I thought about one of those odd little cases in English of a word having two very common but seemingly quite different meanings. I was watching something in which someone convicted of a crime mentioned making an appeal, when I wondered: why can we also say that something is appealing to us?
There might be no obvious link at first glance, but if you think about French, it might start to make sense.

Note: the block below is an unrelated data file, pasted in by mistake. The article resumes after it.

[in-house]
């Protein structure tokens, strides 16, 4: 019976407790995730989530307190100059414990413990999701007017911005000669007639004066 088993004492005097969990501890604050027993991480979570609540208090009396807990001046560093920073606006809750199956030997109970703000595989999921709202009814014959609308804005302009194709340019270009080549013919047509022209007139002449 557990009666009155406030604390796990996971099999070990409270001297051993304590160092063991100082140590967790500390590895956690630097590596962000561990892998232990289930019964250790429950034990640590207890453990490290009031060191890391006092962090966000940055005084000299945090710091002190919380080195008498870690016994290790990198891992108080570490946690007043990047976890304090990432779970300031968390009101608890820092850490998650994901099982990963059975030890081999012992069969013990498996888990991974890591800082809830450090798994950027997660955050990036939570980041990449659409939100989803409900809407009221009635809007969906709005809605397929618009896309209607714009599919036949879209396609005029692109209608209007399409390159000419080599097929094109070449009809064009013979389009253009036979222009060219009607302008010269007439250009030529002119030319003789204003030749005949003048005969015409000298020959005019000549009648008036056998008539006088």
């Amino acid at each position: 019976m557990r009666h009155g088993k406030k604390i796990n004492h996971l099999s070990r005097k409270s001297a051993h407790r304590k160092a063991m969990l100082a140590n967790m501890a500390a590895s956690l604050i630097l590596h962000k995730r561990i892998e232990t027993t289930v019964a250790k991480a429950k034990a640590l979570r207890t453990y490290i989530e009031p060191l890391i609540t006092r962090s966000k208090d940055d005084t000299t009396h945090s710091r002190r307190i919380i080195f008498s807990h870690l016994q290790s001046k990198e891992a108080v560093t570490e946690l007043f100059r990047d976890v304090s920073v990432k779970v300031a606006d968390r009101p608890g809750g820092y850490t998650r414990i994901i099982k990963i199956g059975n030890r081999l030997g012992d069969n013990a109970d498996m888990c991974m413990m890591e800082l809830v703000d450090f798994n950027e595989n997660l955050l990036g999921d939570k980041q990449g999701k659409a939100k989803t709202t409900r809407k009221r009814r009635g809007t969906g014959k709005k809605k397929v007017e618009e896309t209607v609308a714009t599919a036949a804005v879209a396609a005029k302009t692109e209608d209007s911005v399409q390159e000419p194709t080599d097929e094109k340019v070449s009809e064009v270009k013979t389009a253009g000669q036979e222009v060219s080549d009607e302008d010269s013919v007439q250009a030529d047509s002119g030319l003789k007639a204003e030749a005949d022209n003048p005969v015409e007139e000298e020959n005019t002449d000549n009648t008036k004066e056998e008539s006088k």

The verb to appeal comes from the Old French apeler (same meaning), which comes from the Latin appellare, which also meant appeal, but meant to accost, address, summon, and name as well.
For me, it’s that last meaning that provides the major clue. Think of how you say My name is…. in French: Je m’appelle…, literally I name/call myself.
So if you make an appeal to someone, you’re effectively (and perhaps quite literally) calling on them to help you.
And if something appeals to you, it’s like it’s calling to you, attracting you to it.